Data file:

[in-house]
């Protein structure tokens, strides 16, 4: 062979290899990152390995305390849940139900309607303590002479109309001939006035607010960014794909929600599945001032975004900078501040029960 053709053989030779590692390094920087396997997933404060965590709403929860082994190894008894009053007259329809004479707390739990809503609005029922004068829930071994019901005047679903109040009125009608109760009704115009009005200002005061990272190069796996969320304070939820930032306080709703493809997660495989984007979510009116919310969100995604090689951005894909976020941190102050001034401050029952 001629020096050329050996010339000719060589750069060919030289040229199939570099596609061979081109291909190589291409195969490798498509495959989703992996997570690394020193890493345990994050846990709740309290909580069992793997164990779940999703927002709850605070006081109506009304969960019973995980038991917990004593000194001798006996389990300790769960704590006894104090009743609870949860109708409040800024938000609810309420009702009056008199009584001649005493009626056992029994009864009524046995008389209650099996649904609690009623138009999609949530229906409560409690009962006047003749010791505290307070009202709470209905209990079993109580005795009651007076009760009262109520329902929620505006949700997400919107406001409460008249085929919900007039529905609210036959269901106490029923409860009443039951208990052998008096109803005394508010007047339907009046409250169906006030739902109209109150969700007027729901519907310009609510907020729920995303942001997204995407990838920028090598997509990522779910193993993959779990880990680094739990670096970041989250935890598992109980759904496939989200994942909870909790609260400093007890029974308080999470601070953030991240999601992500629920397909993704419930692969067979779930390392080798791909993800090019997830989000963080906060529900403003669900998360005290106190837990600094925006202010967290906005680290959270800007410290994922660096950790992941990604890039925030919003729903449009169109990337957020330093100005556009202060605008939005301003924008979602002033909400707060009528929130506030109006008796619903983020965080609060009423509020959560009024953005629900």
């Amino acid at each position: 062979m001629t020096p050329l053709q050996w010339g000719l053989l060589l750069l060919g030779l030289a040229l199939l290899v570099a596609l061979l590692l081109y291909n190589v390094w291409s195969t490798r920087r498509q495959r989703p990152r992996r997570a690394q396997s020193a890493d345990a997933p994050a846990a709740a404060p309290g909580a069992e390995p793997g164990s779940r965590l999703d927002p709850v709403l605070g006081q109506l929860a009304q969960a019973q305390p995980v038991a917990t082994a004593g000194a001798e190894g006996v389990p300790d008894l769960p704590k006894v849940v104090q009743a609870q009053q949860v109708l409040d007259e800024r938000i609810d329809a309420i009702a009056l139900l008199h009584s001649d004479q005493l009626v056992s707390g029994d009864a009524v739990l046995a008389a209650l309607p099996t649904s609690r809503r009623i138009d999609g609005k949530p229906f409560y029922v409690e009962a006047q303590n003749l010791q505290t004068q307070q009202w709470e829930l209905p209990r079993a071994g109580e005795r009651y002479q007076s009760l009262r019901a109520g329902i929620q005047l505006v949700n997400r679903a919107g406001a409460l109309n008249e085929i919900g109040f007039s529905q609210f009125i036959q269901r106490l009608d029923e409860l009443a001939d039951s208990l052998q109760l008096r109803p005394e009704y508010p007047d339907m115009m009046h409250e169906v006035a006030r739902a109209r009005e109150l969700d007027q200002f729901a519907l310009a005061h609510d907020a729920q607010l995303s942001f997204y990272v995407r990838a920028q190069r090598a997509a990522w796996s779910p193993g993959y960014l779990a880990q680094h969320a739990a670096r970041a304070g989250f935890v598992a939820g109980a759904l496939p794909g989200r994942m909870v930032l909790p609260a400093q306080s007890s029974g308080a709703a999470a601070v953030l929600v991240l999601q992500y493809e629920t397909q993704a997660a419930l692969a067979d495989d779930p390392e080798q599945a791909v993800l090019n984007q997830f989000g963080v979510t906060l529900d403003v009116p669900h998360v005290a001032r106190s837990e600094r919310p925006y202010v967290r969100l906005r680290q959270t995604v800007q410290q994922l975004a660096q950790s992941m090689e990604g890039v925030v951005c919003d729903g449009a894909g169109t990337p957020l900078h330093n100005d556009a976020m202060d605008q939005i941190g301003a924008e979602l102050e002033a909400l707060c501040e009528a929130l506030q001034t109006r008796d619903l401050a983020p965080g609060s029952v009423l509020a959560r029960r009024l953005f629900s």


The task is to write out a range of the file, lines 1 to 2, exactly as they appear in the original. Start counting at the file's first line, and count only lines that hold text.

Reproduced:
[in-house]
């Protein structure tokens, strides 16, 4: 062979290899990152390995305390849940139900309607303590002479109309001939006035607010960014794909929600599945001032975004900078501040029960 053709053989030779590692390094920087396997997933404060965590709403929860082994190894008894009053007259329809004479707390739990809503609005029922004068829930071994019901005047679903109040009125009608109760009704115009009005200002005061990272190069796996969320304070939820930032306080709703493809997660495989984007979510009116919310969100995604090689951005894909976020941190102050001034401050029952 001629020096050329050996010339000719060589750069060919030289040229199939570099596609061979081109291909190589291409195969490798498509495959989703992996997570690394020193890493345990994050846990709740309290909580069992793997164990779940999703927002709850605070006081109506009304969960019973995980038991917990004593000194001798006996389990300790769960704590006894104090009743609870949860109708409040800024938000609810309420009702009056008199009584001649005493009626056992029994009864009524046995008389209650099996649904609690009623138009999609949530229906409560409690009962006047003749010791505290307070009202709470209905209990079993109580005795009651007076009760009262109520329902929620505006949700997400919107406001409460008249085929919900007039529905609210036959269901106490029923409860009443039951208990052998008096109803005394508010007047339907009046409250169906006030739902109209109150969700007027729901519907310009609510907020729920995303942001997204995407990838920028090598997509990522779910193993993959779990880990680094739990670096970041989250935890598992109980759904496939989200994942909870909790609260400093007890029974308080999470601070953030991240999601992500629920397909993704419930692969067979779930390392080798791909993800090019997830989000963080906060529900403003669900998360005290106190837990600094925006202010967290906005680290959270800007410290994922660096950790992941990604890039925030919003729903449009169109990337957020330093100005556009202060605008939005301003924008979602002033909400707060009528929130506030109006008796619903983020965080609060009423509020959560009024953005629900």